Authorities Seize $90 Million Yacht of Russian Oligarch Close to Strongman Vladimir Putin - 2022-04-04T115520.681

US agents joined Spain’s Guardia Civil authorities to board and seize luxury yacht Tango on April 4, 2022, while it was moored on the Mediterranean island of Mallorca. Screenshot via US Department of Justice video.

US federal agents and Spanish authorities have stormed and seized a $90 million yacht owned by a Russian oligarch with close ties to Kremlin strongman Vladimir Putin.

Video footage of the Monday, April 4, operation on the Mediterranean island of Mallorca showed FBI, Homeland Security Investigations, and Spanish Guardia Civil agents boarding the moored 255-foot yacht that’s been owned by billionaire Viktor Feliksovich Vekselberg since 2011.

The Cook Islands-flagged yacht’s automatic identification system transponder remains on, and it’s pinging from a slip in Palma de Mallorca, the island’s capital.

Vekselberg has been the subject of US Treasury Department sanctions since April 6, 2018, when former President Donald J. Trump ordered agents to freeze $2 billion in assets owned by the oligarch and 23 other Russians following the invasion and annexation of Ukraine’s Crimea four years earlier.


Prosecutors in Washington, DC, said they seized the Tango because Vekselberg’s shell companies had engaged in US bank fraud, money laundering, and other methods to bypass the sanctions. They suspect these Russian entities used US banks to subsidize Vekselberg’s luxury lifestyle and pay for the support and maintenance of the yacht, including a late 2020 rental at a luxury water villa resort in the Maldives that included mooring fees for the vessel.

The warrant issued to buttress the forfeiture operation remains under seal, but federal investigators said the Tango was targeted by the US Justice Department’s Task Force KleptoCapture. The federal task force was launched on March 2 to enforce sanctions, export controls, and other tools of economic warfare against Russia following its invasion of Ukraine on Feb. 24.

“Today marks our task force’s first seizure of an asset belonging to a sanctioned individual with close ties to the Russian regime. It will not be the last,” Attorney General Merrick B. Garland said in a videotaped address shortly after authorities boarded the yacht. “Together, with our international partners, we will do everything possible to hold accountable any individual whose criminal acts enable the Russian government to continue its unjust war.”

Strongman Vladimir Putin

Russian President Vladimir Putin, right, and businessman Viktor Vekselberg attend a ceremony unveiling the memorial to members of the resistance at Nazis concentration camps during World War II, at the Jewish Museum and Tolerance Centre in Moscow on June 4, 2019. Pool photo by Sergei Ilnitsky/ AFP via Getty Images.

US and Spanish authorities seized the yacht 10 days before Vekselberg turns 65. In 1990, Vekselberg founded the Renova Group and quickly became an aluminum baron. Renova diversified over the next three decades as it gobbled up oil, energy, telecom, construction, and private equity firms.

Last year, Vekselberg complained to reporters that regulators in the US and Switzerland had frozen $1.5 billion of his assets and he couldn’t even make small donations to charities with the funds.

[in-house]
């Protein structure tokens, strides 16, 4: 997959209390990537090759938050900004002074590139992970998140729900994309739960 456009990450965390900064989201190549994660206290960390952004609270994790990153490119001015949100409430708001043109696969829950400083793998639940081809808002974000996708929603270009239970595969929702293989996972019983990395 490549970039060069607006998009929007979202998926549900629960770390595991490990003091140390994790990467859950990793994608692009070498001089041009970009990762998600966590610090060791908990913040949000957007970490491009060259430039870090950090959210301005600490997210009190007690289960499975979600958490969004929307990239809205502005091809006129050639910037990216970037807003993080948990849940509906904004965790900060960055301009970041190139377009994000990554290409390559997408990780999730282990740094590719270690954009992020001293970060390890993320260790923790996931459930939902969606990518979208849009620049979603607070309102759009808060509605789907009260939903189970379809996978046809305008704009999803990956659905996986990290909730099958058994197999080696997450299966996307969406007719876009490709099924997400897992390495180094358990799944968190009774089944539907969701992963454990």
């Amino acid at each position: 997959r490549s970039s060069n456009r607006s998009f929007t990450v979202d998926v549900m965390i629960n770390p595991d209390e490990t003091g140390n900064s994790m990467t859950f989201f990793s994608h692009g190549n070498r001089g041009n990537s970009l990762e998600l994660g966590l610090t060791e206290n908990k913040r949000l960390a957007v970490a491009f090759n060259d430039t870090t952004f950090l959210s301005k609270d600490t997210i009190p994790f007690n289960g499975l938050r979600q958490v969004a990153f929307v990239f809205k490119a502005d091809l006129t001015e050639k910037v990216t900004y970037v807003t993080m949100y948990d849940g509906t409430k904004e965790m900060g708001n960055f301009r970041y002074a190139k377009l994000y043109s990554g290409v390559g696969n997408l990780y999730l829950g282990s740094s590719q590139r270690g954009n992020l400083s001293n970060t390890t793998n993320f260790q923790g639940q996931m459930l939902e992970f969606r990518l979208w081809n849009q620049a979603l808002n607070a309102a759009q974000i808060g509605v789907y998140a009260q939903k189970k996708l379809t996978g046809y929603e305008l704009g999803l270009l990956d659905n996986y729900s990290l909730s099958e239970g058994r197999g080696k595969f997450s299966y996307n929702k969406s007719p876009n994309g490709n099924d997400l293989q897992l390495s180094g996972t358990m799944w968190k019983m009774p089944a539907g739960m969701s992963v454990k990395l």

“Today’s action makes clear that corrupt Russian oligarchs cannot evade sanctions to live a life of luxury as innocent Ukrainians are suffering,” Deputy Attorney General Lisa O. Monaco said in a prepared statement released Monday. “Today the Department of Justice delivers on our commitment to hold accountable those whose criminal activity strengthens the Russian government as it continues to wage its unjust war in Ukraine. That commitment is one we are not finished honoring.”

Read Next: DISPATCH: A Crash Course in Combat First Aid for Ukraine Soldiers and Civilians

Carl came to Coffee or Die Magazine after stints at Navy Times, The San Diego Union-Tribune, and Pittsburgh Tribune-Review. He served in the Marine Corps and the Pennsylvania Army National Guard. His awards include the Joseph Galloway Award for Distinguished Reporting on the military, a first prize from Investigative Reporters & Editors, and the Combat Infantryman Badge.
More from Coffee or Die Magazine
Airmen assigned to the MacDill Air Force Base are allowed to evacuate as Hurricane Ian approaches, but some may have to pay for their own evacuation.
The combined Chinese-Russian surface action group intercepted by US forces earlier in September in the Bering Sea was far more powerful than initially reported.
Ukraine’s defense intelligence agency reported that Russian commanders authorized rear detachments to open fire on soldiers who abandon their battlefield positions.
A Houston, Texas, couple was stunned to find that a gun case they bought from an online surplus retailer held a dozen M16-style rifles.
The defense team is trying to punch holes in the prosecution’s theory about what caused the Bonhomme Richard blaze.
The Chinese-Russian surface action group was sailing north of Kiska Island.
Larry Nemec mysteriously disappeared off his boat near Galveston, Texas.
NCIS claims Seaman Recruit Ryan Mays sparked the $1.2 billion Bonhomme Richard blaze.
TacGas, a media production company for the tactical and entertainment industries, made its mark producing and capturing hyperrealistic and supremely accurate military simulations for its clients’ marketing and training needs.
Now that active-duty Army recruits can select their first duty stations, Alaska’s bases and Fort Carson, Colorado, have come out on top. Midwestern bases and Bragg — not so much.